Africa, with its abundant sunlight, still has over 600 million people without electricity access, especially in rural areas of countries like Kenya. In 2018, community engagement in an area called Cinderella identified a need for locally-controlled energy solutions. Stakeholders, including schools, local governments, clinics, and business owners, expressed a keen interest in tapping into surplus energy from communal sources.
Yet, not every off-grid user in Kenya can afford or has access to solar panels. This shortage can affect vital services like maternal and infant healthcare, which rely heavily on stable electricity for emergencies. Collaborating with BitHub Africa, a blockchain accelerator, a distributed energy system was introduced in Singiraine. This system, called “Melanin Solar”, allows community members to trade surplus electricity amongst themselves using blockchain technology. BitHub Africa, over the last seven years, has focused on educating and building a community around blockchain and Bitcoin across the continent. Their newly developed solution, “Melanin Solar”, combined with the Whive protocol, enables communities to not only share but also store energy as digital tokens. This system, which can also convert excess energy into tokens, is particularly beneficial in areas where solar energy users might have surplus power during certain times, allowing them to sell this surplus and also providing a low-cost energy solution for others.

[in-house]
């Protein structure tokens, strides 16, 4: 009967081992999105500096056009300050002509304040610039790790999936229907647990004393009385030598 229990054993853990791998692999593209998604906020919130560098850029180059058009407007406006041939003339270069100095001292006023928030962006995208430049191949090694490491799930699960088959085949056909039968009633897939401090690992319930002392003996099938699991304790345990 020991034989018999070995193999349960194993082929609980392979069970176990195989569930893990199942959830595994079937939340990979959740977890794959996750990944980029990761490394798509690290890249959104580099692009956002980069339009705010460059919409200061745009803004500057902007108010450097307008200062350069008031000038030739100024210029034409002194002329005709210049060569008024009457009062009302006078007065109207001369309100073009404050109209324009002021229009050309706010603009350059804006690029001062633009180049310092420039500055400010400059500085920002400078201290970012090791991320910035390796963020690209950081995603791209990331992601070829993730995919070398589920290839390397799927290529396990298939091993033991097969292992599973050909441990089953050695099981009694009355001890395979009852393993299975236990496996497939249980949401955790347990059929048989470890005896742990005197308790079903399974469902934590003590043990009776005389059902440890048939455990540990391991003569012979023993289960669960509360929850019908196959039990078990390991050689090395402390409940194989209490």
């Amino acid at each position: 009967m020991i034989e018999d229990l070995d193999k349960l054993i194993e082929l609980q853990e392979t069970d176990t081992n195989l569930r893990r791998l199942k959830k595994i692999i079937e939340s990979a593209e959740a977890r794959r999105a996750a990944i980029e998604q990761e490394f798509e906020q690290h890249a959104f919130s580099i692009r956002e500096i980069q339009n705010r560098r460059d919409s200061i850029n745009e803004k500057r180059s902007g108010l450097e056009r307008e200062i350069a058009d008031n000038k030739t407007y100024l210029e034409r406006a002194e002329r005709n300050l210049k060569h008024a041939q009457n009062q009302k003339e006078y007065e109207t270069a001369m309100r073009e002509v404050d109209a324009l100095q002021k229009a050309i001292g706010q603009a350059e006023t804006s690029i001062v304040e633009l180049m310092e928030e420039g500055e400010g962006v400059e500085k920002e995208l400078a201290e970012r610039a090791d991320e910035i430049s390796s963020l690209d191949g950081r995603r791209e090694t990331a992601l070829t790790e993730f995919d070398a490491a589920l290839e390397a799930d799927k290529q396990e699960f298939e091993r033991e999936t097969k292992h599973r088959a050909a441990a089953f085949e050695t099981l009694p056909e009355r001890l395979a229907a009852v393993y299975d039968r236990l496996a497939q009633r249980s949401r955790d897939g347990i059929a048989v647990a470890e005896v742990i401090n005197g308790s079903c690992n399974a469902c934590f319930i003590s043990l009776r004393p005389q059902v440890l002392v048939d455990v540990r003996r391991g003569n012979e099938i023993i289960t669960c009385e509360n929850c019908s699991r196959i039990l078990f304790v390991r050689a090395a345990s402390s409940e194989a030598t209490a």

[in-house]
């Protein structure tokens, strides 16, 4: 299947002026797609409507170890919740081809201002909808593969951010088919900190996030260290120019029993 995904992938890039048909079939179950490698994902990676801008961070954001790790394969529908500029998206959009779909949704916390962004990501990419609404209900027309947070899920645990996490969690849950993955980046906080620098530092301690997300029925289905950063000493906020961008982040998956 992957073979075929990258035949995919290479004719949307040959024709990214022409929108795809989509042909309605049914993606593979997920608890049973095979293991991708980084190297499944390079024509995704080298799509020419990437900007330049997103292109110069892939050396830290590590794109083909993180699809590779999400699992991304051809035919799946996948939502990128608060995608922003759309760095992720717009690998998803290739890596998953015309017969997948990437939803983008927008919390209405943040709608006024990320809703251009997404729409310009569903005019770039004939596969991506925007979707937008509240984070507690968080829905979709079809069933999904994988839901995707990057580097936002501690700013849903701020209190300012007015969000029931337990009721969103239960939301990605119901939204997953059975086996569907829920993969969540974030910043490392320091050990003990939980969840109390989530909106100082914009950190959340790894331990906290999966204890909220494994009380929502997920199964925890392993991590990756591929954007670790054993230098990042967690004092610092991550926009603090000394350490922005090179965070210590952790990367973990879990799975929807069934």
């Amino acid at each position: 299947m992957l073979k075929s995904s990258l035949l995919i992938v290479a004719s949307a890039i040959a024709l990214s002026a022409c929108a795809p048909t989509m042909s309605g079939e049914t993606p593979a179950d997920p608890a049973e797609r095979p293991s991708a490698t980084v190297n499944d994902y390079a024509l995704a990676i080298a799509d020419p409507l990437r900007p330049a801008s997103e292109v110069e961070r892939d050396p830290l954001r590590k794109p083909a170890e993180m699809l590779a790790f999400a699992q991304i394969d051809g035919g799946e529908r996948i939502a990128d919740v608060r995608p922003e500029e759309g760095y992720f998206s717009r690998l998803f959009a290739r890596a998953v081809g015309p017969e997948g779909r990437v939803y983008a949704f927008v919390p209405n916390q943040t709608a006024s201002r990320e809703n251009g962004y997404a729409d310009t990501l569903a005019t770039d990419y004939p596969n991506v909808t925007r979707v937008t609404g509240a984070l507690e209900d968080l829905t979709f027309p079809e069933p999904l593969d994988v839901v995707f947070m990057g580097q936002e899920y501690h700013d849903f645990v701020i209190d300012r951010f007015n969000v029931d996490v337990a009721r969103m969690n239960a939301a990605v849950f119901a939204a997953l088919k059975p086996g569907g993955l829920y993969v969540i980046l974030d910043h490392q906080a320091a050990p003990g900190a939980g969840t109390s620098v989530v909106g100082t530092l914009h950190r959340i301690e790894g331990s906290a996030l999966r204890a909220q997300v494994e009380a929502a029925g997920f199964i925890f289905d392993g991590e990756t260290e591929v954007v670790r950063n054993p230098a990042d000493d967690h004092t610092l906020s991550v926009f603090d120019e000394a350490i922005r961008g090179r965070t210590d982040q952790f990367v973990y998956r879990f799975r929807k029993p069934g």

The overarching aim of this technology is to cater to Africa’s vast unmet energy needs. The blockchain-based solar model anticipates providing over 2,000 people in Singiraine with affordable power. BitHub Africa through the Melanin.Academy program is also gearing up to train engineers to set up ‘lightning hubs’ across Africa to facilitate intra-Africa energy trade, positing blockchain as the potential next significant disruptor in Africa’s energy sector.